Jeter entered the day ranked first in baseball in hits and multihit games this season, second in batting average against left-handers, third in batting average and fifth in total bases.
He has 54 hits through 34 games, and is the first Yankees player to reach the 50-hit mark in the team's first 30 games of the season. Jeter is the Yankees' all-time hits leader.
Anticipation turns to reality with Pettitte's return
NEW YORK -- The anticipation has been building since Andy Pettitte announced during Spring Training that he was looking to make a comeback with the Yankees.
Finally, the veteran left-hander was back in the Yankee Stadium clubhouse on Sunday to cap that comeback with his first start since Game 3 of the 2010 American League Championship Series. One year and 224 days have passed since he last toed the rubber in the Bronx, but Yankees manager Joe Girardi didn't see much of a change in the southpaw when he saw him Sunday.
"He looks like Andy," Girardi said. "I haven't noticed much of a change in him. He's doing his work like he always does on a day he starts."
Pettitte was activated Sunday afternoon with the third-highest win total of any pitcher in franchise history (203). He ranks second in total wins (240), starts (479) and strikeouts (2,251) among active Major League pitchers.
Pitcher Cody Eppley was optioned to Triple-A Scranton/Wilkes-Barre on Sunday afternoon to make room for Pettitte on the roster. Mariano Rivera was transferred to the 60-day disabled list.
"I'm excited," Pettitte said earlier this week. "So excited to just get back in uniform and get back with the guys, and just hang with them on the bench and stuff like that. The fans [coming to see] me making my starts down in the Minor Leagues, that's just been awesome and stuff like that. It's time now."
Girardi said he would be pleased if Pettitte can give the Yankees six solid innings on Sunday, though he realizes it may be some time before Pettitte fully rounds into form.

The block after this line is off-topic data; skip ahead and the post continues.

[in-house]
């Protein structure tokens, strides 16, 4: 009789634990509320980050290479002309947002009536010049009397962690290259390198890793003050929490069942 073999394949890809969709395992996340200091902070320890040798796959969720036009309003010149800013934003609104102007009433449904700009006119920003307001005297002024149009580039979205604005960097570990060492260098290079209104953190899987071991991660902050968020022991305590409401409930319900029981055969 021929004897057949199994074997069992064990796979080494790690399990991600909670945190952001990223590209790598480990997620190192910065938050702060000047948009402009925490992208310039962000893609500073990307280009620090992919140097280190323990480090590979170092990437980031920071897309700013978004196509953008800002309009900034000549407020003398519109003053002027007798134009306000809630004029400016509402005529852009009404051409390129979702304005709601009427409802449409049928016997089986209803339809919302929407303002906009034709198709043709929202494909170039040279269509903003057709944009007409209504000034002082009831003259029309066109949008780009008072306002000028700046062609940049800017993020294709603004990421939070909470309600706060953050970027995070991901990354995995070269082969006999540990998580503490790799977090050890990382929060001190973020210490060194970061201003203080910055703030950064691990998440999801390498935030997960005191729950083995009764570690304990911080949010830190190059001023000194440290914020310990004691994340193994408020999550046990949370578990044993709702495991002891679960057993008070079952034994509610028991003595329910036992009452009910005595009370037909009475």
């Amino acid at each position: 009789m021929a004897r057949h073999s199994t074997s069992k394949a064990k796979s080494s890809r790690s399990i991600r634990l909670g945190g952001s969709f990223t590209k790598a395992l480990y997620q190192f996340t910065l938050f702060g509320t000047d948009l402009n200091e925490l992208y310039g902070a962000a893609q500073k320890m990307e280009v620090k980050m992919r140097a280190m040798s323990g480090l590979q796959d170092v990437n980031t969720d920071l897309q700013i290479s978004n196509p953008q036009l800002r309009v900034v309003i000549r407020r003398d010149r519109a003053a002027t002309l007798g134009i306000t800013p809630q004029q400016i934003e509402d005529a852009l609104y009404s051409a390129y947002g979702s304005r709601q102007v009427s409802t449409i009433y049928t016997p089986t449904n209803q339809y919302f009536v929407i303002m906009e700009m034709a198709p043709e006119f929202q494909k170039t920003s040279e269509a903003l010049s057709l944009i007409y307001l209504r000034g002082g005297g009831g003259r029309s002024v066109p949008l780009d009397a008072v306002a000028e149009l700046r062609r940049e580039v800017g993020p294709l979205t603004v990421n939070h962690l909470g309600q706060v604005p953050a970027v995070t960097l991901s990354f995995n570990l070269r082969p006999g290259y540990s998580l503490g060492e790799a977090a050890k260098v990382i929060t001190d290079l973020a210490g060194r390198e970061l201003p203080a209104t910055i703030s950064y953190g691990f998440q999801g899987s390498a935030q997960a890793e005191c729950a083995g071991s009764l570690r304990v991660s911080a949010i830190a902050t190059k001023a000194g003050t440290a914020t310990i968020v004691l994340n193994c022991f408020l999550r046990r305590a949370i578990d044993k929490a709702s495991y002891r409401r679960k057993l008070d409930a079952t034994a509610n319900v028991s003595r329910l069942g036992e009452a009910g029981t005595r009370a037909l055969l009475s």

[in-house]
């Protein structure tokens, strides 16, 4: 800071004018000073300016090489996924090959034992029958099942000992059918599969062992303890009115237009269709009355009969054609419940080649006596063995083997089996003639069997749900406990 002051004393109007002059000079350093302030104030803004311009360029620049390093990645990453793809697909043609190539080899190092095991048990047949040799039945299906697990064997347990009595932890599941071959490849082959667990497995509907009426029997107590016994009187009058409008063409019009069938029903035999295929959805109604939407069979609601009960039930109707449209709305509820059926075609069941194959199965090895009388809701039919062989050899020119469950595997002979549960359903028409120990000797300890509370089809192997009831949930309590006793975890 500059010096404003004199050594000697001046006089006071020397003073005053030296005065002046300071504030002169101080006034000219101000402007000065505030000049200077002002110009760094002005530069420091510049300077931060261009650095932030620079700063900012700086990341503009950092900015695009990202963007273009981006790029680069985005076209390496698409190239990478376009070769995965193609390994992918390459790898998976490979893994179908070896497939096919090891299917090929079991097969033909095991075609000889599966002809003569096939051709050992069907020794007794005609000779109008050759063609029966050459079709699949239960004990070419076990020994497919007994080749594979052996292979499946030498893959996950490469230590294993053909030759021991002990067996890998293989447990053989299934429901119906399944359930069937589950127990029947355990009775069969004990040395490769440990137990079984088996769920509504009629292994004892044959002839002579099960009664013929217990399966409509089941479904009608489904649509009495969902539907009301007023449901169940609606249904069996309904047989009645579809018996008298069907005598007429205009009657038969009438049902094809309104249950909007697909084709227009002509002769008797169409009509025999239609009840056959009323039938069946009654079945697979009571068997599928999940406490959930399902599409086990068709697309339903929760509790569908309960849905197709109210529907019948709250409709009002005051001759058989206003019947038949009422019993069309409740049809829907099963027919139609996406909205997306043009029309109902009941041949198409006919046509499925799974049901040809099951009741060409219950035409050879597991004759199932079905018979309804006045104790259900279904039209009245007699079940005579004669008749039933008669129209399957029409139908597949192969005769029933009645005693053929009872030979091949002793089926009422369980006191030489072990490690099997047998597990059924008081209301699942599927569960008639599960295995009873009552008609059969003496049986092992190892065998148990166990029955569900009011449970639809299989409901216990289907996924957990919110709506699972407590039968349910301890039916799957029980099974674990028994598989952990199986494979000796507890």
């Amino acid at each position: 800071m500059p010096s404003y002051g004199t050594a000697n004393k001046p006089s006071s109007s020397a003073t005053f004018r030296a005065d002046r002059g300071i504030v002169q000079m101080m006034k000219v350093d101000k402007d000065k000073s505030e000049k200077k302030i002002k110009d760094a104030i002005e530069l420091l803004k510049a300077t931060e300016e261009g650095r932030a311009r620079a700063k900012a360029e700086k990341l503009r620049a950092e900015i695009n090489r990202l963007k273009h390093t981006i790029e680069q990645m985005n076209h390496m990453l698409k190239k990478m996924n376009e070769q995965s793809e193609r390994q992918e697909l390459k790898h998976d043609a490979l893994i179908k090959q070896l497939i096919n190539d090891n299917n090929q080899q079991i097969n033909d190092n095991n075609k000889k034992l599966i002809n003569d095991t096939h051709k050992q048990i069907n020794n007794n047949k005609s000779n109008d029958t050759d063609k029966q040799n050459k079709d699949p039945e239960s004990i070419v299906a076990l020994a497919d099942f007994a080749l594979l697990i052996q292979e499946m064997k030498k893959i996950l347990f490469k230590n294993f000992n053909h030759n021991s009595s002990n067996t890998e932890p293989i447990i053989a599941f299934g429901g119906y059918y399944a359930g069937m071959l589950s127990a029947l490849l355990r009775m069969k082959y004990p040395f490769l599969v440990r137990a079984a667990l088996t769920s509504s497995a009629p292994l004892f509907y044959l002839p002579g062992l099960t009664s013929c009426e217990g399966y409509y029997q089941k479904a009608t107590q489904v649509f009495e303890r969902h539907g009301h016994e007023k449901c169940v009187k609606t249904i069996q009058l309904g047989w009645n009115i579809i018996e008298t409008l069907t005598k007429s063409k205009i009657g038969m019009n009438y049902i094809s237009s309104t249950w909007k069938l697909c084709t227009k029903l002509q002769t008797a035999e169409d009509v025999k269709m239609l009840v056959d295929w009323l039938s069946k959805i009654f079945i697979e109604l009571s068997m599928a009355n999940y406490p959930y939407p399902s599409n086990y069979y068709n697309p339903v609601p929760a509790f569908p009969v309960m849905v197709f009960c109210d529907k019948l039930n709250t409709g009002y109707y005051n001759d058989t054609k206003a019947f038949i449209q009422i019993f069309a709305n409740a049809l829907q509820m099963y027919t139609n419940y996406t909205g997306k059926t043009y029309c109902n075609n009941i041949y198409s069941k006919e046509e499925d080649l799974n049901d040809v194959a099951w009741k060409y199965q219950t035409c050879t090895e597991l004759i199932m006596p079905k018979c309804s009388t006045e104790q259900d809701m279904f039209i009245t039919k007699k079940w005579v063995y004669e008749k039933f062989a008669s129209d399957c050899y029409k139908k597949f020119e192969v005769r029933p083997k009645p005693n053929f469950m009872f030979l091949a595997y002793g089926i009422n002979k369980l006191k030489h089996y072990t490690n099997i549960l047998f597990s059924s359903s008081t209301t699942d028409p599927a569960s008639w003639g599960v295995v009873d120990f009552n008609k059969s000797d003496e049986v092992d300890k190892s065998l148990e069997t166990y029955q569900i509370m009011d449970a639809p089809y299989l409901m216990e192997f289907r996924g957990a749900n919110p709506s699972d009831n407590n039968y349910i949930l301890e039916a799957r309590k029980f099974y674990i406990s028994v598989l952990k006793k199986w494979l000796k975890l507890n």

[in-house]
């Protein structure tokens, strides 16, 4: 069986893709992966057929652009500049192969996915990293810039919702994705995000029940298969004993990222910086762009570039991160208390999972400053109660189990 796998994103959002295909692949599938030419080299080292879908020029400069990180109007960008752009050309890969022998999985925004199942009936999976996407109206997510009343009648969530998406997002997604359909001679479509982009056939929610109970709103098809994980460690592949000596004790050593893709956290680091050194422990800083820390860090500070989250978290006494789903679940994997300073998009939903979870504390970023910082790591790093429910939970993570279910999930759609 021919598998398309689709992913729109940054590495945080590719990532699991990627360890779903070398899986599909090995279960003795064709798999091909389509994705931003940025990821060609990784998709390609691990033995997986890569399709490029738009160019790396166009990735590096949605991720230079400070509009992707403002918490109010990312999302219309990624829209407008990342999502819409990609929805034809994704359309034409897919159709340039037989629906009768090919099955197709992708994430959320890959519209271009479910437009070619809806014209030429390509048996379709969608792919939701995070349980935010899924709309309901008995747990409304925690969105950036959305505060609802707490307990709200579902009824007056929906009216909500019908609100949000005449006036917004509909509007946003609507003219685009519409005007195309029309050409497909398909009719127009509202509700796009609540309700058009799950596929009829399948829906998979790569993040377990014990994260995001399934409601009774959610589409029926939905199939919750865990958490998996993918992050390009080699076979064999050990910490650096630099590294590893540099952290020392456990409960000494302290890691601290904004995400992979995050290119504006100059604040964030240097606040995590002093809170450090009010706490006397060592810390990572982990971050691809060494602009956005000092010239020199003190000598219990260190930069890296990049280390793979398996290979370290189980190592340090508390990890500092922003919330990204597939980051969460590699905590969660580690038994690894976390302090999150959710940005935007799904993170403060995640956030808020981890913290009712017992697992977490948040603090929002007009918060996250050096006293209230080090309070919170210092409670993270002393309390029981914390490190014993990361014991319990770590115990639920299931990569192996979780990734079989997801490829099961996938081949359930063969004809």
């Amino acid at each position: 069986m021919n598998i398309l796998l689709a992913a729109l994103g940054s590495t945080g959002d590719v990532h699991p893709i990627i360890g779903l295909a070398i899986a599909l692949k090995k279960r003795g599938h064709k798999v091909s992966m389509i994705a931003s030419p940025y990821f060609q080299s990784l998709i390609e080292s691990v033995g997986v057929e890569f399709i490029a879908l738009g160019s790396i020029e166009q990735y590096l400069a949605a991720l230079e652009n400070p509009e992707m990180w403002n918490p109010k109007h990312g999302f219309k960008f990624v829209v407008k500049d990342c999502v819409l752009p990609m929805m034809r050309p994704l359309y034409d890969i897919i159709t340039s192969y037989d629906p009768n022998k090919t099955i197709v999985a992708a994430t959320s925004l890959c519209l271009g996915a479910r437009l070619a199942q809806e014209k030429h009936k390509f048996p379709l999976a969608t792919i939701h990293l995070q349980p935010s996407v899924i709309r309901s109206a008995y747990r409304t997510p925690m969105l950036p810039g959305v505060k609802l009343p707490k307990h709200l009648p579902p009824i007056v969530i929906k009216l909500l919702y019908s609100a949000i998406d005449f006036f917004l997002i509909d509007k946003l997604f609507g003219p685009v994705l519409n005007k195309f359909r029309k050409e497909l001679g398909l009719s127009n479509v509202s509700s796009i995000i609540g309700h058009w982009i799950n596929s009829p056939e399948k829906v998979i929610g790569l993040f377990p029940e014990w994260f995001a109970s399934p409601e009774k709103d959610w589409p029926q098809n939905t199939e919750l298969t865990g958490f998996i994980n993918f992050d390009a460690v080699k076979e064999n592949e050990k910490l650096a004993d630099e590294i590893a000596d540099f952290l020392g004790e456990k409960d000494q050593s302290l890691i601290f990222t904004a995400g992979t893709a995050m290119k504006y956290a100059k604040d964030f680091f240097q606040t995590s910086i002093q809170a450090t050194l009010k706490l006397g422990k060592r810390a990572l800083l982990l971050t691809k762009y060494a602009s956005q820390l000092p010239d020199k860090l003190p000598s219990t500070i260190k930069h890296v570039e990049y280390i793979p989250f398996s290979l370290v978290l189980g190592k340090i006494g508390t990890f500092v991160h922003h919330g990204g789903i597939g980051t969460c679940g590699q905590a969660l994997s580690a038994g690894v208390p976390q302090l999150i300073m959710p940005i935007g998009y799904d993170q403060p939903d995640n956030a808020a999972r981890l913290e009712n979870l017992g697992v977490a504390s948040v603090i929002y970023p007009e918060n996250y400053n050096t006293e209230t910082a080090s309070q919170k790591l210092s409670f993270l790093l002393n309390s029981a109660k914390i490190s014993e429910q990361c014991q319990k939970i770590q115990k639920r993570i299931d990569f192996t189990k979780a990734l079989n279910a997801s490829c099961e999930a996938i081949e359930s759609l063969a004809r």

Either way, the urgency for Pettitte to help the Yankees' rotation is not what it was just weeks ago. After each pitcher in the rotation dealt with some kind of troubles early in the year, the group entered Sunday with a 4-0 record and 1.31 ERA over the first five games of the current six-game homestand.
"I think that now that everyone's starting to throw the ball better, it takes a little pressure off of him," Girardi said. "I think people were looking at him coming back and being somewhat of a guy that can stabilize the rotation. Now, it looks like it's stabilizing more before he got here."
Girardi said he hopes to see Pettitte pitch at 88 mph early on this season, and hopes that Pettitte's adept ability to self correct on the mound will remain.
"He understands what he needs to do -- to get his sinker down, or to get more depth on his curveball," Girardi said. "I think he knows how to make those adjustments. The one thing I don't think he's forgotten how to do is how to pitch and how to make adjustments. I think adjustments, sometimes, as you get older are maybe a little bit easier because you've had to make them along the way."